Paradoxically, cricket in Sri Lanka is at crossroads. Fundamentally, the game is well established and has one of the longest histories – though the country was admitted to the big league only in 1982. Yet Sri Lanka’s achievements in that short period surpass the deeds of some of the giants in the game. Yet, ironically [...]

The Sundaytimes Sri Lanka

Who can salvage Lanka’s cricket?


Paradoxically, cricket in Sri Lanka is at crossroads. Fundamentally, the game is well established and has one of the longest histories – though the country was admitted to the big league only in 1982. Yet Sri Lanka’s achievements in that short period surpass the deeds of some of the giants in the game. Yet, ironically can it now sustain the same intensity and vibrancy with which the country reached many a milestone not so long ago? If not what do the Lankan have to do to remedy the situation? At the same time if the authorities are honest and earnest about the turnabout could they accomplish their task and what are the drawbacks to it?

In the next few paragraphs can we take a while of yours on this subject and invite you to become a member of this Hard Task Club?
A few months ago, the Lankans displayed an impressive show in Australia ambushing a jaded Indian XI and became the second best in a tri-series against Australia. Not even a moon lapsed after travelling on hard fast wickets in the Southern region of the hemisphere and moving on to the softer wickets closer home that the Lankans failed to win a single game in the Asia Cup tournament in Bangladesh – a tournament which Pakistan won.Then at home, the Lankans had a relatively easy time against a Pakistan outfit more as a result of the batting and team woes of the visitors, but then were moored to earth rather rudely by the marauding Indians. They exposed they just did not possess the bowling prowess that it needed to compete at that scale.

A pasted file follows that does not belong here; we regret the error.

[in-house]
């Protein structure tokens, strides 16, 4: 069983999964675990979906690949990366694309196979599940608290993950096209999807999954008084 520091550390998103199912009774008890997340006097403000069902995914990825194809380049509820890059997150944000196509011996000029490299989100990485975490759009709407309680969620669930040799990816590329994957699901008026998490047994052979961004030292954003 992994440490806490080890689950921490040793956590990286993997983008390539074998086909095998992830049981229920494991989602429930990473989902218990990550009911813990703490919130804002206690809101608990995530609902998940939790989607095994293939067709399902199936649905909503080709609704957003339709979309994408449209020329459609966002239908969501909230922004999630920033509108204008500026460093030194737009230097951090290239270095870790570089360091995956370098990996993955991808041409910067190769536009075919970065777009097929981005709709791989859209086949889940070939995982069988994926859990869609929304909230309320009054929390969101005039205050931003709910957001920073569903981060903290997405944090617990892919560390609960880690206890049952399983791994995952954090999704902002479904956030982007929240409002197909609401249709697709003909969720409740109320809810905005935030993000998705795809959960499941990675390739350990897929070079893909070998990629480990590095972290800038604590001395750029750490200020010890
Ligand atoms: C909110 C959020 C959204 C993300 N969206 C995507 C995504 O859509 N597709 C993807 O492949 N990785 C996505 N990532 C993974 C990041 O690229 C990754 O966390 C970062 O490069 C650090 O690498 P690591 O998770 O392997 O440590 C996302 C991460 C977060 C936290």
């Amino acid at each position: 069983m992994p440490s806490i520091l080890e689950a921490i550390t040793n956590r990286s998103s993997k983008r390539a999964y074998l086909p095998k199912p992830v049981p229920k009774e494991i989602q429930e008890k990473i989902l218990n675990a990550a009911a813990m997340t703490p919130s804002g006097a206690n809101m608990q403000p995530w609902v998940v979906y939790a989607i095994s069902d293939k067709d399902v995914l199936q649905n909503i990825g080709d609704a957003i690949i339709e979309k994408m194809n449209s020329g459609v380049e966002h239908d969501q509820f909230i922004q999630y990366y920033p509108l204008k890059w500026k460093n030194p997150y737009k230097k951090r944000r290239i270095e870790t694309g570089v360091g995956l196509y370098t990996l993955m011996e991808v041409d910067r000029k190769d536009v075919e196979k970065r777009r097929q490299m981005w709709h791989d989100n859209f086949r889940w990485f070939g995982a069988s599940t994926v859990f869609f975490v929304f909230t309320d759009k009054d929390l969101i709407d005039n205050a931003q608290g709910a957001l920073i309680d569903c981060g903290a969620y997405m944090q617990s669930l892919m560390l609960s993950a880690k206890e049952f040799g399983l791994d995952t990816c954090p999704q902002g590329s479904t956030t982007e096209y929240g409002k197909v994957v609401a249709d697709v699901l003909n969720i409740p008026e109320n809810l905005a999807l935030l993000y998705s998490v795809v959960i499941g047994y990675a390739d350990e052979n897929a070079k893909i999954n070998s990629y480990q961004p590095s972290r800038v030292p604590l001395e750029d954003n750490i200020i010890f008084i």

At the same time, the Lankan ‘A’ team were handed a sound thrashing in Zimbabwe – nobody’s child in world cricket. Finally to add to the mounting Z-score, even the Lankan Under 19 team failed to get into the second round of the Junior World Cup tournament in Australia. All these were a successive chain of setbacks that came one linked to the other.

At this end, people kept shouting hoarse claiming, “didn’t I say so”, but up to now no one has come forward and said, “Well I am responsible; here is my resignation”. Yes, we, too, believe that there is no one single person who is responsible because we feel the whole system is too old and rotten and is wilting under its own weight and if effective changes are not brought forth what has befallen the West Indies cricket may befall Sri Lankan cricket too – plenty of talent, but no cricket vision. It’s a perpetual bottom-of-the-table situation.
It was only the other day, the former ICC CEO Haroon Lorgat while having a chat with the Sunday Times opined, “I feel that the South African Board and the ECB envisioned such situations a while ago and affected the changes and now they have broken their shackles and are top of the ladder in cricket. Now Sri Lanka is in the same position that South Africa and England were at that time. The time is ripe for you to change the act and get into new gear so that the drive ahead will become a smoother task”.